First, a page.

Welcome Back – Key Points from the Festive Period – 05 January 2015

An overview of key events over the holiday period

Presidential elections in Greece failed, Prime Minister has now dissolved parliament and national elections are set for 25 January. Markets are of course uneasy although, German magazine Der Spiegel reports that various German ministers have made several statements suggesting that the economic block is now in a much better position from which to weather a Greek exit if it becomes necessary.

While there are reasons to believe that any contagion will be more contained this time around, given greater stability and fiscal health in Portugal and Spain, we argue that a Greek exit will be equally as damaging as it would been two years ago. To be more specific, while the exact consequences of a Greek exit may be different this time around; the long term political and economic damage will be as catastrophic if not, more so.

Our core concern here is that a Greek exit from Europe could act as a basic blueprint for others to follow suit with in the future. While we wrote shortly before the festive break how one of our key themes for the new year was European political risk, we see the course of events in Greece over the period as confirming the validity of this belief.  


UK, European & US Equities

Equities have fallen in thin trade throughout the last two weeks, much of which has been the result of increased uncertainty over Greece and 2015 politics although, there was some weakness in both EU and Chinese economic figures released over the period.

In Europe the focus has been explicitly upon Greece while in the US there has been an underlying feeling of economic optimism which has helped to cushion markets to a degree, thereby preventing any excessive weakness. This has mostly been the result of a sharp upward revision to GDP figures for the previous quarter, with the final estimate coming in at 5%.

FTSE 100 / 10 Minute Intervals

FTSE 100 Begin January


DOW JONES / 10 Minute Intervals



European Indices DAX (Black), CAC 40 (Blue), IBEX 35 (Red)




In Japan markets have largely traced the direction of those elsewhere in the developed world, although more recent weakness has been less pronounced than in Europe. In relation to economics, the Prime minister announced another smaller stimulus package during the festive break, this time 3.5 trillion yen ($29 billion).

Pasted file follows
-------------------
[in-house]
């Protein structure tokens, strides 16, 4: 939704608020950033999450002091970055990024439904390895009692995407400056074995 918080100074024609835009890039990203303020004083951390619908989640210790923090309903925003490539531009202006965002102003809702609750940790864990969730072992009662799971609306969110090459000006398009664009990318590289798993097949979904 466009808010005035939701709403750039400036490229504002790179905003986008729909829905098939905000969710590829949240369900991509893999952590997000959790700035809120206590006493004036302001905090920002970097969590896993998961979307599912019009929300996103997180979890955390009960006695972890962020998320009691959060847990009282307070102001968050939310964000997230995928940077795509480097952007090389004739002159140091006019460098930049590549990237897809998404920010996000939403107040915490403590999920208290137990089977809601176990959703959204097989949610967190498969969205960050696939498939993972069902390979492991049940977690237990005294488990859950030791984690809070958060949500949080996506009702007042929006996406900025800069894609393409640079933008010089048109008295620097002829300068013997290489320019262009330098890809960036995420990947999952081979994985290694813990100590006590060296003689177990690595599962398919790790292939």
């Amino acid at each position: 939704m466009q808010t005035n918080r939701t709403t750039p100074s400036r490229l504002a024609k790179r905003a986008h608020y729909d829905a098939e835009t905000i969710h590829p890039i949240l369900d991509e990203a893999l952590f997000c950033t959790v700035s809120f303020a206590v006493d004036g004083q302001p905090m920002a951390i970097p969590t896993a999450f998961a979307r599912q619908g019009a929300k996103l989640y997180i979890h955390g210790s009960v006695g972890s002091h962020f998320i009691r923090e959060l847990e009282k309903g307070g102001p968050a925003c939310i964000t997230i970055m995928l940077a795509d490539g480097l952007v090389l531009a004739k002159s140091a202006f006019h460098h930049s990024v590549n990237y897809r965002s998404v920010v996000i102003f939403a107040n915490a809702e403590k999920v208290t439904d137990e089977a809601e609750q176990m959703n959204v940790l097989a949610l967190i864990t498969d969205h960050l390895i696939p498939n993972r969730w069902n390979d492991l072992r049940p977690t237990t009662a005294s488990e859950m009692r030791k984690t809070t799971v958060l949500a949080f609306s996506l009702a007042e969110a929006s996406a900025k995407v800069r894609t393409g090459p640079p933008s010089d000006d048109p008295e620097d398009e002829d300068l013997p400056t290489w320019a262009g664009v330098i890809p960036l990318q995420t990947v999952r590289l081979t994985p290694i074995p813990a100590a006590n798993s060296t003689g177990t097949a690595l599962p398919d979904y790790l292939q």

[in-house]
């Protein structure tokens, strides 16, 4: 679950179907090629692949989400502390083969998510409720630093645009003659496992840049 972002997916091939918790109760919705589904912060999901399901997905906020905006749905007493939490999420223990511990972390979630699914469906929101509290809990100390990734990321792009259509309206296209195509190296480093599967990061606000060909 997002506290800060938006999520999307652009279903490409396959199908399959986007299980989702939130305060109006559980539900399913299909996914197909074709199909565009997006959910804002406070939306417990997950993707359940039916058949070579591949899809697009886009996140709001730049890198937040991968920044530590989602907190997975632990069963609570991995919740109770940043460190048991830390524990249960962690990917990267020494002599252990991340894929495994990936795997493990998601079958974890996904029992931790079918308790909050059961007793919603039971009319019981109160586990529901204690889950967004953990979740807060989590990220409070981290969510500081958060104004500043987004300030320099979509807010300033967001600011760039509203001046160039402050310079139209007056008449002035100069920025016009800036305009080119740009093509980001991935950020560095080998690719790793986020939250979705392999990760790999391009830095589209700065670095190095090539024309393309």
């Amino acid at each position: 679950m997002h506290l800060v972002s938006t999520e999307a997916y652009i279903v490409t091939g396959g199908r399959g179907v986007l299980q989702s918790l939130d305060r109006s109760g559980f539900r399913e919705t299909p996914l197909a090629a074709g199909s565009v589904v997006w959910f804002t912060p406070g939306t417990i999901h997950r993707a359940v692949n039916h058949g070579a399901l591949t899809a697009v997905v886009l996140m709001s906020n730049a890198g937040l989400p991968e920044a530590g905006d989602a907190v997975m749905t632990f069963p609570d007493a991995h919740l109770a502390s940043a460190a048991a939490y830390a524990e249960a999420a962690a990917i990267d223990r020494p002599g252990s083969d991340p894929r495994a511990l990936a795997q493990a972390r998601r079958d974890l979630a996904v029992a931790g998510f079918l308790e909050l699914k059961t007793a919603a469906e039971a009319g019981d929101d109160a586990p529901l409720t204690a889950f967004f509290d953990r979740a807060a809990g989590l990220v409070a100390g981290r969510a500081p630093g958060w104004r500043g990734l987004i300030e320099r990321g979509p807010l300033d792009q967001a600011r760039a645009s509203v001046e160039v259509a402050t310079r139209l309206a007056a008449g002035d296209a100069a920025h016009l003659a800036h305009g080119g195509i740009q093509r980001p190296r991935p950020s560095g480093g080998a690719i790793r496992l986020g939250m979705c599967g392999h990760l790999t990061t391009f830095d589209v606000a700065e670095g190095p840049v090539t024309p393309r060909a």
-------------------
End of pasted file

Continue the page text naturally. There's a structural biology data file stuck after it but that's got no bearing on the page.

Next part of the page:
The new spending package will see cash handed to the poor in the form of food vouchers and heating oil subsidies while a large portion of the package will be spent by way of targeted tax cuts for small and medium sized businesses.

In terms of economic data the calendar has been relatively empty during the festive period and remains so for the rest of the current week.

NIKKEI 225 / 10 Minute Intervals




Chinese markets continued to stride onwards and upwards during the festive period as the overall economic outlook continued to highlight a need for monetary policy to remain on a loose footing throughout the coming year.

In detail, manufacturing data released during the festive period showed conditions in the industry remaining in contraction territory.

This is while official estimates for inflation figures, due later in the week, appear to indicate that December price pressures remained subdued within the world’s second largest economy, despite the festive season in the western world and a fast approaching Chinese new year.

SSE Composite Index / 10 Minute Intervals



Crude Oil

Brent and WTI have fallen to new lows on the back of a move by Barack Obama to relax laws which ban the export of crude. The steps proposed by the US president seek to allow exports of crudes which have been through a lighter refining process, a move which is broadly viewed by the market as a first step towards a wider relaxation on the ban of exports which dates back to the OPEC oil crisis of the 1970’s.

While this may be a slightly positive development for some US shale producers it is not expected to yield any positive change for prices. If anything, such a move would be likely to add further downside pressure to European benchmarks such as Brent.

Brent Crude / WTI Crude // 10 Minute Intervals




Spot Gold

Gold has suffered a volatile period with stronger than expected revisions to US GDP data driving the metal lower ahead of and after Christmas only for uncertainty in Europe and the failed presidential election in Greece to drive a recovery in prices toward the new year.

Looking ahead we view economic data for the final month of 2014 as relevant to gold prices although it is difficult to envisage circumstances where the metal would be able to sustain any substantial fall in prices for the time being, at least until the outcome of January’s national elections in Greece is known.

Spot Gold / 10 Minute Intervals



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